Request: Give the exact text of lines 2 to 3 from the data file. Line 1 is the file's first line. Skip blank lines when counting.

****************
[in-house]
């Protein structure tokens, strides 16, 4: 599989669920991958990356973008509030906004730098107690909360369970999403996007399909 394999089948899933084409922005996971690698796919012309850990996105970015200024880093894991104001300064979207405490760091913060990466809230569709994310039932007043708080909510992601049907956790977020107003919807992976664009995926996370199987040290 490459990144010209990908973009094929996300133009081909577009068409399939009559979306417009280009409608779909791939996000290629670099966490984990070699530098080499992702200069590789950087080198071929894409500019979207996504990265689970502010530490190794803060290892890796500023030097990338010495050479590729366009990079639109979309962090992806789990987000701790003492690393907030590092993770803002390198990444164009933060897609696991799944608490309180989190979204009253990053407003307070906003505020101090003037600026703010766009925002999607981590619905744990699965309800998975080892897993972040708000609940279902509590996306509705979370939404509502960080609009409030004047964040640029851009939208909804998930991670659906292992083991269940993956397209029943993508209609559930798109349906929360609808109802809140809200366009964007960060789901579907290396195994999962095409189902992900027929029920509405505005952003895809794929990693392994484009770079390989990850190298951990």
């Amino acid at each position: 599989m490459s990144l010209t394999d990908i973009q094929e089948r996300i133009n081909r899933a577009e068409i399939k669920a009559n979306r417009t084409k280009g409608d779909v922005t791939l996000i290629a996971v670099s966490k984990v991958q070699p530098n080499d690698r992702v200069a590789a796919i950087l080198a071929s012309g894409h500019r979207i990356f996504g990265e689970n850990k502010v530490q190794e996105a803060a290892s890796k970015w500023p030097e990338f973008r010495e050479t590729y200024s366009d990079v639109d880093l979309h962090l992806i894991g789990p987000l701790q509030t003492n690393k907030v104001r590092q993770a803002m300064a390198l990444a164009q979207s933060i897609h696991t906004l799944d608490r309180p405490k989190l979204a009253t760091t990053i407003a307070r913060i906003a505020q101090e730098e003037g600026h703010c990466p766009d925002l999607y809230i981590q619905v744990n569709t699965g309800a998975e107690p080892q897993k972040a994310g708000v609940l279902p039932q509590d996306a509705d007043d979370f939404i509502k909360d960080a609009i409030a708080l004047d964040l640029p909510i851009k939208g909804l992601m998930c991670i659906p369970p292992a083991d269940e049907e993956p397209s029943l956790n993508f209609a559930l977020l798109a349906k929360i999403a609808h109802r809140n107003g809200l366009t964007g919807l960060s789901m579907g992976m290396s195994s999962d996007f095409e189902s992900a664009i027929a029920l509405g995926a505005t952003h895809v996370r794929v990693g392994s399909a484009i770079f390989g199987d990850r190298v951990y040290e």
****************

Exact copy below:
């Protein structure tokens, strides 16, 4: 599989669920991958990356973008509030906004730098107690909360369970999403996007399909 394999089948899933084409922005996971690698796919012309850990996105970015200024880093894991104001300064979207405490760091913060990466809230569709994310039932007043708080909510992601049907956790977020107003919807992976664009995926996370199987040290 490459990144010209990908973009094929996300133009081909577009068409399939009559979306417009280009409608779909791939996000290629670099966490984990070699530098080499992702200069590789950087080198071929894409500019979207996504990265689970502010530490190794803060290892890796500023030097990338010495050479590729366009990079639109979309962090992806789990987000701790003492690393907030590092993770803002390198990444164009933060897609696991799944608490309180989190979204009253990053407003307070906003505020101090003037600026703010766009925002999607981590619905744990699965309800998975080892897993972040708000609940279902509590996306509705979370939404509502960080609009409030004047964040640029851009939208909804998930991670659906292992083991269940993956397209029943993508209609559930798109349906929360609808109802809140809200366009964007960060789901579907290396195994999962095409189902992900027929029920509405505005952003895809794929990693392994484009770079390989990850190298951990």
């Amino acid at each position: 599989m490459s990144l010209t394999d990908i973009q094929e089948r996300i133009n081909r899933a577009e068409i399939k669920a009559n979306r417009t084409k280009g409608d779909v922005t791939l996000i290629a996971v670099s966490k984990v991958q070699p530098n080499d690698r992702v200069a590789a796919i950087l080198a071929s012309g894409h500019r979207i990356f996504g990265e689970n850990k502010v530490q190794e996105a803060a290892s890796k970015w500023p030097e990338f973008r010495e050479t590729y200024s366009d990079v639109d880093l979309h962090l992806i894991g789990p987000l701790q509030t003492n690393k907030v104001r590092q993770a803002m300064a390198l990444a164009q979207s933060i897609h696991t906004l799944d608490r309180p405490k989190l979204a009253t760091t990053i407003a307070r913060i906003a505020q101090e730098e003037g600026h703010c990466p766009d925002l999607y809230i981590q619905v744990n569709t699965g309800a998975e107690p080892q897993k972040a994310g708000v609940l279902p039932q509590d996306a509705d007043d979370f939404i509502k909360d960080a609009i409030a708080l004047d964040l640029p909510i851009k939208g909804l992601m998930c991670i659906p369970p292992a083991d269940e049907e993956p397209s029943l956790n993508f209609a559930l977020l798109a349906k929360i999403a609808h109802r809140n107003g809200l366009t964007g919807l960060s789901m579907g992976m290396s195994s999962d996007f095409e189902s992900a664009i027929a029920l509405g995926a505005t952003h895809v996370r794929v990693g392994s399909a484009i770079f390989g199987d990850r190298v951990y040290e």